Generic characters.–External form not especially unusual, the size (head and body 148 mm.) and proportions of head, body, and tail about as in various other African rodents; external ears much reduced, but projecting somewhat above the surrounding pelage; hind feet large and broad, equaling in length about .27 of the length of the head and body; pelage very soft and dense. Skull with general resemblance to that of Mastomys; braincase large, smooth, and inflated in appearance; interorbital region abruptly depressed. First upper molar tooth four-rooted, one large antero-external root, one postero-external, and two smaller internal roots; first upper molar occupying about half the length of the toothrow; last upper molar small and comprised of only two elements, a small antero-internal cusp and a larger main cusp.
Color.–Upperparts nearly uniform blackish slate, the underlying color a slightly paler slate gray; underparts approaching pure white, this extending throughout to the roots of the hairs; color of the upperparts reaching on the outer side of the arm to the carpal joint where it terminates broadly and abruptly; white of underparts carried forward rather broadly above the upper lip to the base of the whiskers and to the muzzle which is hairy except for the very small and deeply cleft rhinarium; about half the whiskers white, the rest blackish; ears blackish, their lower edges narrowly white; a large whitish subauricular spot; upper side of tail blackish, the hairs short and not concealing the scaly annulations (13 to cm.); under side of tail dull whitish except for a sharp median black line, slightly interrupted proximally and becoming confluent with the upper color terminally; forefeet and wrists white, the digits rather thinly haired; hind feet and metatarsal joint dull whitish, the hairs short and thinly distributed.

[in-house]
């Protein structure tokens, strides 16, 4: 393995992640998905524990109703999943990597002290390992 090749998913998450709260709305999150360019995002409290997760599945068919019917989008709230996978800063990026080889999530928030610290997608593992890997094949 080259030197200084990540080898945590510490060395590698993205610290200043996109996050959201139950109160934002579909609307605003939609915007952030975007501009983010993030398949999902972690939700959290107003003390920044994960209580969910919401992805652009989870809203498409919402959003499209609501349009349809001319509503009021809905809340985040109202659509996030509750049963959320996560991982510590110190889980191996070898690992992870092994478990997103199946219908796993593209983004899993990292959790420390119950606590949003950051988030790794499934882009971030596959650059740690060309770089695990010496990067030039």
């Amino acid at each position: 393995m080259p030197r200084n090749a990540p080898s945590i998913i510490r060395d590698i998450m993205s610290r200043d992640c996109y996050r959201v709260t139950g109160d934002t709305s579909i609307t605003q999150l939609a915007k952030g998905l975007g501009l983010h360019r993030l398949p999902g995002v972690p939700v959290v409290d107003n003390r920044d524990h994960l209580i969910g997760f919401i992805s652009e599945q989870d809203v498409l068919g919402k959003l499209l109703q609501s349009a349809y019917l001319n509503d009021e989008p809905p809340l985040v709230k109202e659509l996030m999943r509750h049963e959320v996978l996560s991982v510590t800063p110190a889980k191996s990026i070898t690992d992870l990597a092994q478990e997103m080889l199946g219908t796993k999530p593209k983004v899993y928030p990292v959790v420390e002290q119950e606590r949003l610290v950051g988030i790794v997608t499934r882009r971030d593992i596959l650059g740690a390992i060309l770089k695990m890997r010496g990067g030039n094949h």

Skull and teeth.–Skull with large full braincase, depressed inter-orbital region, and straightened rostrum; no prominent ridges or angularities; parietals large and extended well forward; frontals depressed anteriorly and the interorbital edges slightly elevated; nasals convex and semi-tubular anteriorly, extended posteriorly into the interorbital depression and ending well behind the very small dorsal exposure of the lacrymals; zygomata slender, the so-called zygomatic plate with its anterior edge rising vertically to a rounded dorsal border which is not especially prominent when viewed from above; under side of skull much as in Mastomys; palatine slits ending about on the level of the back of the anterior root of first upper molar; palate rather wide and not definitely channeled; audital bullae of medium size; ramus of mandible rather slender; coronoid process long and slender. Teeth similar in general to those of Mastomys; first upper molar with four roots, a large antero-external root, a smaller postero-external, and two still smaller internal ones; first upper molar with the usual three median tubercles and three external and two internal ones; lateral tubercles not separated from median ones by deep sulci; first upper molar relatively large, occupying about half the length of the toothrow; last upper molar small and including merely a rounded central part and a smaller antero-internal tubercle; relations of incisors and cheekteeth somewhat modified so that a line projected forward from the level of the grinding surfaces of the cheekteeth crosses the lower half of the incisors instead of the vicinity of the gnathion as in most related forms.